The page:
The Icicle Thief

From Wikipedia, the free encyclopedia
Jump to: navigation, search
The Icicle Thief
The Icicle Thief poster.jpg
Film poster
Directed by Maurizio Nichetti
Produced by Ernesto Di Sabro
Written by Mauro Monti
Maurizio Nichetti
Maurizio Nichetti (story)
Starring Maurizio Nichetti
Caterina Sylos Labini
Federico Rizzo
Heidi Komarek
Renato Scarpa
Carlina Torta
Massimo Sacilotto
Claudio G. Fava
Music by Manuel De Sica
Cinematography Mario Battistoni
Edited by Rita Rossi
Distributed by Bambú, Reteitalia
Release date(s)
  • 16 February 1989 (1989-02-16)
Running time 90 minutes
Country Italy
Language Italian
English
Box office $1,231,622 (domestic) [1]

The Icicle Thief (Italian: Ladri di saponette) is a 1989 Italian comedy film directed by Maurizio Nichetti, named in imitation of Vittorio De Sica's classic Italian neorealist film, The Bicycle Thief (Italian: Ladri di biciclette). Some feel "The Icicle Thief" was created as a spoof of neorealism, which predominated Italian cinema after World War II. However, it is generally understood to go beyond this and to take a stand against commercialism as destructive towards art. The film won the Golden St. George at the 16th Moscow International Film Festival.[2]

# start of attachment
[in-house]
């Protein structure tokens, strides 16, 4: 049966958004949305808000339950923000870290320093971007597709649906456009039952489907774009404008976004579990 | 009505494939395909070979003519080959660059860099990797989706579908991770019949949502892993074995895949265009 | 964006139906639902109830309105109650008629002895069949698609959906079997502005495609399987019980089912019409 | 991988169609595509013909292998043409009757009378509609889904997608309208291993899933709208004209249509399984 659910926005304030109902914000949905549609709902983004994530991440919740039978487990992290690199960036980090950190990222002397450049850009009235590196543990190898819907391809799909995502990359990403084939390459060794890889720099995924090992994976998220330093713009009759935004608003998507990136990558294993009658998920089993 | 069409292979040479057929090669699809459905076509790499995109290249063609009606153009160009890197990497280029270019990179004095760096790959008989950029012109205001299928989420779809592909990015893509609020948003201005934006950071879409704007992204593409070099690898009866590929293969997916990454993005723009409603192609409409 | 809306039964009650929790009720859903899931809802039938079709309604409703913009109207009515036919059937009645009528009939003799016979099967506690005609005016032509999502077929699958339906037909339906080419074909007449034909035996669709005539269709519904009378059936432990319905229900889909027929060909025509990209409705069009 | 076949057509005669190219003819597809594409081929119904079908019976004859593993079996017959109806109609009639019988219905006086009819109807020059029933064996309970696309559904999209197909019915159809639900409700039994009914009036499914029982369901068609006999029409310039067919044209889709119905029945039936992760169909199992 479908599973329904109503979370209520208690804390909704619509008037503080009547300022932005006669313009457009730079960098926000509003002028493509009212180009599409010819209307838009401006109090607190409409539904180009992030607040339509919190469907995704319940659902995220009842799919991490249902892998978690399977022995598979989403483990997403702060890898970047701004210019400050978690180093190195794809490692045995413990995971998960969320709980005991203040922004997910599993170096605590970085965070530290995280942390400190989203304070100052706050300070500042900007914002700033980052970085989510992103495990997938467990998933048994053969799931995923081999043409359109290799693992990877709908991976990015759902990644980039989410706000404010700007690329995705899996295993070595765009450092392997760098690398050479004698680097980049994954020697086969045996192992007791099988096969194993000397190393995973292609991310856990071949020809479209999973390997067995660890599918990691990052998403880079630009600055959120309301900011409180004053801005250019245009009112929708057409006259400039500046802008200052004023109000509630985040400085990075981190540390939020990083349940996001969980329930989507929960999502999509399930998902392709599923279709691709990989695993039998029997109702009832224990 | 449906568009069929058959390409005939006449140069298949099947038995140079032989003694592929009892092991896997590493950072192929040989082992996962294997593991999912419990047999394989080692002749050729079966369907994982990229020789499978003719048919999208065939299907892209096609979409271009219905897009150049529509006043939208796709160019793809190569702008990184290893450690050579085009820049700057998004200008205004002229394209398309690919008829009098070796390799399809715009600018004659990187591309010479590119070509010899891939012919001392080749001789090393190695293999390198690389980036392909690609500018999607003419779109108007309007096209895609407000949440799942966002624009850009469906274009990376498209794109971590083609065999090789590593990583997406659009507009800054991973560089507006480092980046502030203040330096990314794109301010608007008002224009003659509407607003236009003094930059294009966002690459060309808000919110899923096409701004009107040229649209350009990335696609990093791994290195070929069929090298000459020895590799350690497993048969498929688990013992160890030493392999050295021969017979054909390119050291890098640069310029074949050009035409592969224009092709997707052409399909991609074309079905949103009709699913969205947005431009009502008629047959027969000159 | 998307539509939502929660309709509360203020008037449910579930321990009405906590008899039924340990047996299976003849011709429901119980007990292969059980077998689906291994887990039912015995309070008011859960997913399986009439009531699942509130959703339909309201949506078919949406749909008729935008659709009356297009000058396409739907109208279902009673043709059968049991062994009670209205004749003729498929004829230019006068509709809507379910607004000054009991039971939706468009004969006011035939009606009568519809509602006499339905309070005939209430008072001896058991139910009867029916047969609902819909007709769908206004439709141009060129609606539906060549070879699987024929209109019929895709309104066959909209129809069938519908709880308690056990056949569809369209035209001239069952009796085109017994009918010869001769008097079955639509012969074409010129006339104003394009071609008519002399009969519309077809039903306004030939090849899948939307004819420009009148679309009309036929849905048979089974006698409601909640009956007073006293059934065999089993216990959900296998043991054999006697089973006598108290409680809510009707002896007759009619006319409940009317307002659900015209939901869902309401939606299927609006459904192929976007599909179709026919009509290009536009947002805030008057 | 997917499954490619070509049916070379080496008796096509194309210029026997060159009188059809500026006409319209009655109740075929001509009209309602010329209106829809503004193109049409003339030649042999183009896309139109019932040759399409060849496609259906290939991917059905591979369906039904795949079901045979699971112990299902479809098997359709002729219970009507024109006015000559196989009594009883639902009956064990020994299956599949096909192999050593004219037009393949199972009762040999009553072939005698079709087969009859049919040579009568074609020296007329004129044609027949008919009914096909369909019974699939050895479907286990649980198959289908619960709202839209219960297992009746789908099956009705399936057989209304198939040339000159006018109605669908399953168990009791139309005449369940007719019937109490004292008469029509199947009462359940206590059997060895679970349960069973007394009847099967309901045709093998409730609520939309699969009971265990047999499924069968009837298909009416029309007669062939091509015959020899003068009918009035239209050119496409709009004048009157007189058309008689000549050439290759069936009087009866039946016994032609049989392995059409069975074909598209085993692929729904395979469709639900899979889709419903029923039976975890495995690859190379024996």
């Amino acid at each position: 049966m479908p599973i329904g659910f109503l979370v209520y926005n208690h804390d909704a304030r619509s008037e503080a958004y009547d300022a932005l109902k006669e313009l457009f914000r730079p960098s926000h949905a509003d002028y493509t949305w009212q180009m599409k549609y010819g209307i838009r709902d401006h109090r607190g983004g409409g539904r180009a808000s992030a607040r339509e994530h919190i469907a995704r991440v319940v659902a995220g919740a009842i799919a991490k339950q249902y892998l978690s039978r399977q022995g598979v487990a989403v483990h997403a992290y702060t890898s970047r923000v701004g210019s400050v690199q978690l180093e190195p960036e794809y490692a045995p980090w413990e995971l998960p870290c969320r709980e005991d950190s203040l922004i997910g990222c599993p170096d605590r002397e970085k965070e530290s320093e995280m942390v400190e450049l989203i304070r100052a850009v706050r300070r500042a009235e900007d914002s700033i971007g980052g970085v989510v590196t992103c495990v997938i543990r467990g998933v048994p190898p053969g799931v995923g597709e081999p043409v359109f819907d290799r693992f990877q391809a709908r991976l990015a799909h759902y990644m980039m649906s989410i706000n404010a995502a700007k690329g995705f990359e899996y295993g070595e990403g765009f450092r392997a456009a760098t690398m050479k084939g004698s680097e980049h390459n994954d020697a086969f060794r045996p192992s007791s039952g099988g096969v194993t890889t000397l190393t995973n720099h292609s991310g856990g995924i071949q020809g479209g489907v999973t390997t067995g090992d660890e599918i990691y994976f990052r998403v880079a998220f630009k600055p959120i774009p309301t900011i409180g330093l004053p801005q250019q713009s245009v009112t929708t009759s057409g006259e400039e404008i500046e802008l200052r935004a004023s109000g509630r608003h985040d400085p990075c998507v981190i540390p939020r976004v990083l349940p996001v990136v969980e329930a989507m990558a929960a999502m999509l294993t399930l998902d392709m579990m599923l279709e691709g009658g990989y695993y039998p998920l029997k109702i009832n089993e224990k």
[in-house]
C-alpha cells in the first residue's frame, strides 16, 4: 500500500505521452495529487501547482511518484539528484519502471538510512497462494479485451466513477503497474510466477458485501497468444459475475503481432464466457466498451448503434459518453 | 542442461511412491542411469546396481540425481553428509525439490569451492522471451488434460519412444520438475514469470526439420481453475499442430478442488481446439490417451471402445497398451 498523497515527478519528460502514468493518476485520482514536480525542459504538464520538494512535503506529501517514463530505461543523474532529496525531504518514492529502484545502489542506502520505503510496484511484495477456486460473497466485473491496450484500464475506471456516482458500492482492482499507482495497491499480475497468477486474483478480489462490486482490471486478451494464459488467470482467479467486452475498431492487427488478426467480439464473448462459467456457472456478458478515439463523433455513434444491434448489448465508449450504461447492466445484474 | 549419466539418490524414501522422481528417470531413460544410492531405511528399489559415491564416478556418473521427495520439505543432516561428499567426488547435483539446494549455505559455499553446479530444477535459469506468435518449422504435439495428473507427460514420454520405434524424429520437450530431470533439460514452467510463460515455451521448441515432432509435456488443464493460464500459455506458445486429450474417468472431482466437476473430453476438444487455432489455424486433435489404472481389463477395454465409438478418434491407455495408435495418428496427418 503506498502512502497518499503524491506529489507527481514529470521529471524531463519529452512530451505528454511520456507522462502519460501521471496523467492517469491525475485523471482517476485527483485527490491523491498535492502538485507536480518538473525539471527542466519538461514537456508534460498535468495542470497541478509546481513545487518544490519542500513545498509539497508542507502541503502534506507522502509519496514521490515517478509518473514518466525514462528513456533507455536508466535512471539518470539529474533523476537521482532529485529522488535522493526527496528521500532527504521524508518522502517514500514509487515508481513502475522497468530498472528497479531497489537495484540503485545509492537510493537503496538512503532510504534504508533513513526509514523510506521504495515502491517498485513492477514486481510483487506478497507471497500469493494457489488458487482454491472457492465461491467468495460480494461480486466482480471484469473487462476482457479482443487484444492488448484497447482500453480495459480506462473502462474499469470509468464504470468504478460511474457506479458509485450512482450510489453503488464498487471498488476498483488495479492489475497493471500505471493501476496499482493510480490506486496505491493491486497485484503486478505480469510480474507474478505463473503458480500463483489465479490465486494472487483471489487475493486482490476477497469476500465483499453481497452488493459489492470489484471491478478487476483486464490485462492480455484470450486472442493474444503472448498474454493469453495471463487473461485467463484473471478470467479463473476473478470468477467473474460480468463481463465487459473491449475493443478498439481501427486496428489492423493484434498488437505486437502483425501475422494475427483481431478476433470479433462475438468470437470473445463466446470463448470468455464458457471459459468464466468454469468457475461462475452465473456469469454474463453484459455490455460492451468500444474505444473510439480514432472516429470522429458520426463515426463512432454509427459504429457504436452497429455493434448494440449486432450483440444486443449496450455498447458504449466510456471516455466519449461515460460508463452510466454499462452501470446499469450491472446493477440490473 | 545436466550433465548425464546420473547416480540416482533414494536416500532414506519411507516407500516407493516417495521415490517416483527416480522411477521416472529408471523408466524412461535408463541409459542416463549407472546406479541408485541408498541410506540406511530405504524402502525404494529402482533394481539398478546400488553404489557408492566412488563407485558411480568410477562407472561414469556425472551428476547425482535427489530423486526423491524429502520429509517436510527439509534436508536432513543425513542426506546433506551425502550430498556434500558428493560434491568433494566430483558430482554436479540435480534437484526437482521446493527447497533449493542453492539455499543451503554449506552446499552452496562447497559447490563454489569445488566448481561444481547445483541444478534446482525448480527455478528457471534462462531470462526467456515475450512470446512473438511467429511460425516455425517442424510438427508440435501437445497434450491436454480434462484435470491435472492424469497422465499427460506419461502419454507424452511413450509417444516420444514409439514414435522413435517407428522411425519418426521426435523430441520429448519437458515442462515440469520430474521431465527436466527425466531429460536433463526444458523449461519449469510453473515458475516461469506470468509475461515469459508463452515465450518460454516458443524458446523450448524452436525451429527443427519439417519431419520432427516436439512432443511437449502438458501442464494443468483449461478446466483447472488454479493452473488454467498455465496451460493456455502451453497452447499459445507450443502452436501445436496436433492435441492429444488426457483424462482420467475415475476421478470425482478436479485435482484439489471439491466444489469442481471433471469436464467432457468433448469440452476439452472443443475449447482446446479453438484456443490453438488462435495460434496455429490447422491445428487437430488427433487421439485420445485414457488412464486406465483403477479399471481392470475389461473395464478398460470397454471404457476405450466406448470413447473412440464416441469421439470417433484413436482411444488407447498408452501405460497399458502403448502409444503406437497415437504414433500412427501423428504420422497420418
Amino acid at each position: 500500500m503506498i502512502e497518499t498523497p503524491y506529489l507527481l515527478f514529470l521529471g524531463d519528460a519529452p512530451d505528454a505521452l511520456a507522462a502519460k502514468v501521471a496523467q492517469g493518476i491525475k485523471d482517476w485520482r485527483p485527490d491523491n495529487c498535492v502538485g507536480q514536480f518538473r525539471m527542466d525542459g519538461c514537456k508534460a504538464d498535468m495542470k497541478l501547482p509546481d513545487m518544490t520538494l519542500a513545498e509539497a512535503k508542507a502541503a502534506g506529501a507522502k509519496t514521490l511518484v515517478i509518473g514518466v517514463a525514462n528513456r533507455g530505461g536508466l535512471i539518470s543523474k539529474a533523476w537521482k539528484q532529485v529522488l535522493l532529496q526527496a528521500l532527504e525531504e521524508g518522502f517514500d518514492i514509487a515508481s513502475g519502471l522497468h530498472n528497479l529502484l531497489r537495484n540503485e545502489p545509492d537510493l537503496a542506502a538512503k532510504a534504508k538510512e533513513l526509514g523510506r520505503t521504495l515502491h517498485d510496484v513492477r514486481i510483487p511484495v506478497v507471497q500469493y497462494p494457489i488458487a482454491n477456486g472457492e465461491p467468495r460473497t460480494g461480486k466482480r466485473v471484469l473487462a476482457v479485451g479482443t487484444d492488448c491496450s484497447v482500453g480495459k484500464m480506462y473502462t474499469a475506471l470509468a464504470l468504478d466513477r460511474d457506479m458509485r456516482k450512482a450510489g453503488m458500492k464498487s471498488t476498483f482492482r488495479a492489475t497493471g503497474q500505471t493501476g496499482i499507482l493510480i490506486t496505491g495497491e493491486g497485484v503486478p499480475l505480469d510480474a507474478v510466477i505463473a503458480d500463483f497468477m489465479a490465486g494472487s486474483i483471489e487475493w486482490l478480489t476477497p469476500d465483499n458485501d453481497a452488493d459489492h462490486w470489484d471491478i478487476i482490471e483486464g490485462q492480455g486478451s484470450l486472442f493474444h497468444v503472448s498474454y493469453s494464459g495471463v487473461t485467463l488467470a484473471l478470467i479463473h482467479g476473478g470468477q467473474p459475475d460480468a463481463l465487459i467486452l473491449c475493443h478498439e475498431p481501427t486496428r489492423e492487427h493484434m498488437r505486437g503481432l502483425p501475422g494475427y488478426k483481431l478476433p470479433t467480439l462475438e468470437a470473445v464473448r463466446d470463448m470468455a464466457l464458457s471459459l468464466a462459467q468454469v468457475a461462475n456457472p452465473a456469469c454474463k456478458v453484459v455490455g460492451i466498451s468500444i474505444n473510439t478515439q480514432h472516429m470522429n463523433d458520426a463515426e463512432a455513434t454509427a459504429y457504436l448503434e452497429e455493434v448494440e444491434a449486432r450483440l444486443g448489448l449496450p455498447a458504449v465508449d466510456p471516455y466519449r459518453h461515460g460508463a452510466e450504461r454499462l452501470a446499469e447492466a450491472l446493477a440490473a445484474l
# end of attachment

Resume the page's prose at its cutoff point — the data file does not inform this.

Plot[edit]

The film tells the story of a director who is drawn into a television set while watching one of his films. Like the television version, the action is cut at 11-minute intervals by commercials. Gradually, the cast begins incorporating the commercials into their own lines, entirely changing the original concept of the film.

Wordplay translation[edit]

The film's Italian title Ladri di saponette, a play on the Italian title of De Sica's film, means "Soap Thieves"; it is justified by dialogue where a boy is told not to use up all the soap when washing his hands, and his mother wonders if he is eating it. For English-speaking audiences, the title was changed to The Icicle Thief, playing on the English title of De Sica's film. This title was justified by changing the wording of the English subtitles when the characters talk about some chandeliers and one is stolen. In the original Italian dialogue they are said to sparkle like pearls (pèrle) and drops of water (gocce), but in the English subtitles, they look "like icicles" (which in Italian would be ghiaccioli).

References[edit]

External links[edit]